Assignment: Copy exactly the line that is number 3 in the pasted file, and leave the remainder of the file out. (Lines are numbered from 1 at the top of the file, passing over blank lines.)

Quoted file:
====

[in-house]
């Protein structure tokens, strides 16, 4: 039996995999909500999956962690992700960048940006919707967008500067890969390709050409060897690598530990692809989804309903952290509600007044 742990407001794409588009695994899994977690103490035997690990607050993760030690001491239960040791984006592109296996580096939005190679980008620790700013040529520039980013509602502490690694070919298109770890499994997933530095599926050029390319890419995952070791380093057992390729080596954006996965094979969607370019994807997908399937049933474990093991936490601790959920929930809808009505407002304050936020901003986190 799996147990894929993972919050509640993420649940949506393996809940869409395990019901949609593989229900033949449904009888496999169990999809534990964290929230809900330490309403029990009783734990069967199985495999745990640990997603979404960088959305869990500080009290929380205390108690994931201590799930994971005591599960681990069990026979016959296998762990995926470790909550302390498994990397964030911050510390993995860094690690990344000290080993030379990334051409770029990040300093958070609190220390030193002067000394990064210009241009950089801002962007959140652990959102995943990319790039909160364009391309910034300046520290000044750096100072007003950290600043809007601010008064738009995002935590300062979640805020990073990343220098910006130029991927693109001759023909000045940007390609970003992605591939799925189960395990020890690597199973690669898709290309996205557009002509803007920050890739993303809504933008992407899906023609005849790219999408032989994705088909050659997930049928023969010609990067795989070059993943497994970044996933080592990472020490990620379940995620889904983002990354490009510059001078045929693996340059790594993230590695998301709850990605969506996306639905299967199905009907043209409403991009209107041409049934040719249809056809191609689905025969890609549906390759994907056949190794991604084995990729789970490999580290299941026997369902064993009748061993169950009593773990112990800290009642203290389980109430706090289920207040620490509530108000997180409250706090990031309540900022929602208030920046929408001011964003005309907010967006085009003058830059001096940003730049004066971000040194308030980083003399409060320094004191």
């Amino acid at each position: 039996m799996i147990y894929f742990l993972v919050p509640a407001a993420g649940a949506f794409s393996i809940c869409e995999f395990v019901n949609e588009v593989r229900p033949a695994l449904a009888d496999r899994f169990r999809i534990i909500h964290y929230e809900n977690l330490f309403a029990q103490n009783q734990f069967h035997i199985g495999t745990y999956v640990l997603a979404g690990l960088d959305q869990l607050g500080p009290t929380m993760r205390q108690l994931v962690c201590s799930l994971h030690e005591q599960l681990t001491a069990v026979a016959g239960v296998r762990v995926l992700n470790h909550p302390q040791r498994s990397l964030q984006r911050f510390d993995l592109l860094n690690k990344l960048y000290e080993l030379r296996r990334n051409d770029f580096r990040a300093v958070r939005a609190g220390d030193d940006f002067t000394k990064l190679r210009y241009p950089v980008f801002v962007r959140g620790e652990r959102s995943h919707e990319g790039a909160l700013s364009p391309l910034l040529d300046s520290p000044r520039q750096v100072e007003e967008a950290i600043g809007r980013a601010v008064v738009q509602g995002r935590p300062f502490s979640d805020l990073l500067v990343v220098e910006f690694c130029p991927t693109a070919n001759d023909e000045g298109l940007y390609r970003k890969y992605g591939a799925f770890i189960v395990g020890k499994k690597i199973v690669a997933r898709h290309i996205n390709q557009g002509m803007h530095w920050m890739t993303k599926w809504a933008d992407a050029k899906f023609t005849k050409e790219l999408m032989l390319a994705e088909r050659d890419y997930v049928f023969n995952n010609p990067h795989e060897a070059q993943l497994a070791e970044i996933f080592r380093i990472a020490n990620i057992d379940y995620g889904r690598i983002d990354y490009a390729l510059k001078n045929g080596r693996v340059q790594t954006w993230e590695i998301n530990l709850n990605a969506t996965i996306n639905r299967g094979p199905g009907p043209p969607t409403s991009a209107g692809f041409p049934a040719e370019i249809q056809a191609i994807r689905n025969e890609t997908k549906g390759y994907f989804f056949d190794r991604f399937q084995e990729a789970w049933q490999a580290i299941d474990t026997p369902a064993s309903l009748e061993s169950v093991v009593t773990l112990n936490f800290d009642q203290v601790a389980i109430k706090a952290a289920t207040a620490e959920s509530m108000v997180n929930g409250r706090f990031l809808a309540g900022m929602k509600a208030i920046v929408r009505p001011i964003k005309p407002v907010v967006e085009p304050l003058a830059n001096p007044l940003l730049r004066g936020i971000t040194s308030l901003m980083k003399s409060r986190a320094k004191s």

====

């Amino acid at each position: 039996m799996i147990y894929f742990l993972v919050p509640a407001a993420g649940a949506f794409s393996i809940c869409e995999f395990v019901n949609e588009v593989r229900p033949a695994l449904a009888d496999r899994f169990r999809i534990i909500h964290y929230e809900n977690l330490f309403a029990q103490n009783q734990f069967h035997i199985g495999t745990y999956v640990l997603a979404g690990l960088d959305q869990l607050g500080p009290t929380m993760r205390q108690l994931v962690c201590s799930l994971h030690e005591q599960l681990t001491a069990v026979a016959g239960v296998r762990v995926l992700n470790h909550p302390q040791r498994s990397l964030q984006r911050f510390d993995l592109l860094n690690k990344l960048y000290e080993l030379r296996r990334n051409d770029f580096r990040a300093v958070r939005a609190g220390d030193d940006f002067t000394k990064l190679r210009y241009p950089v980008f801002v962007r959140g620790e652990r959102s995943h919707e990319g790039a909160l700013s364009p391309l910034l040529d300046s520290p000044r520039q750096v100072e007003e967008a950290i600043g809007r980013a601010v008064v738009q509602g995002r935590p300062f502490s979640d805020l990073l500067v990343v220098e910006f690694c130029p991927t693109a070919n001759d023909e000045g298109l940007y390609r970003k890969y992605g591939a799925f770890i189960v395990g020890k499994k690597i199973v690669a997933r898709h290309i996205n390709q557009g002509m803007h530095w920050m890739t993303k599926w809504a933008d992407a050029k899906f023609t005849k050409e790219l999408m032989l390319a994705e088909r050659d890419y997930v049928f023969n995952n010609p990067h795989e060897a070059q993943l497994a070791e970044i996933f080592r380093i990472a020490n990620i057992d379940y995620g889904r690598i983002d990354y490009a390729l510059k001078n045929g080596r693996v340059q790594t954006w993230e590695i998301n530990l709850n990605a969506t996965i996306n639905r299967g094979p199905g009907p043209p969607t409403s991009a209107g692809f041409p049934a040719e370019i249809q056809a191609i994807r689905n025969e890609t997908k549906g390759y994907f989804f056949d190794r991604f399937q084995e990729a789970w049933q490999a580290i299941d474990t026997p369902a064993s309903l009748e061993s169950v093991v009593t773990l112990n936490f800290d009642q203290v601790a389980i109430k706090a952290a289920t207040a620490e959920s509530m108000v997180n929930g409250r706090f990031l809808a309540g900022m929602k509600a208030i920046v929408r009505p001011i964003k005309p407002v907010v967006e085009p304050l003058a830059n001096p007044l940003l730049r004066g936020i971000t040194s308030l901003m980083k003399s409060r986190a320094k004191s």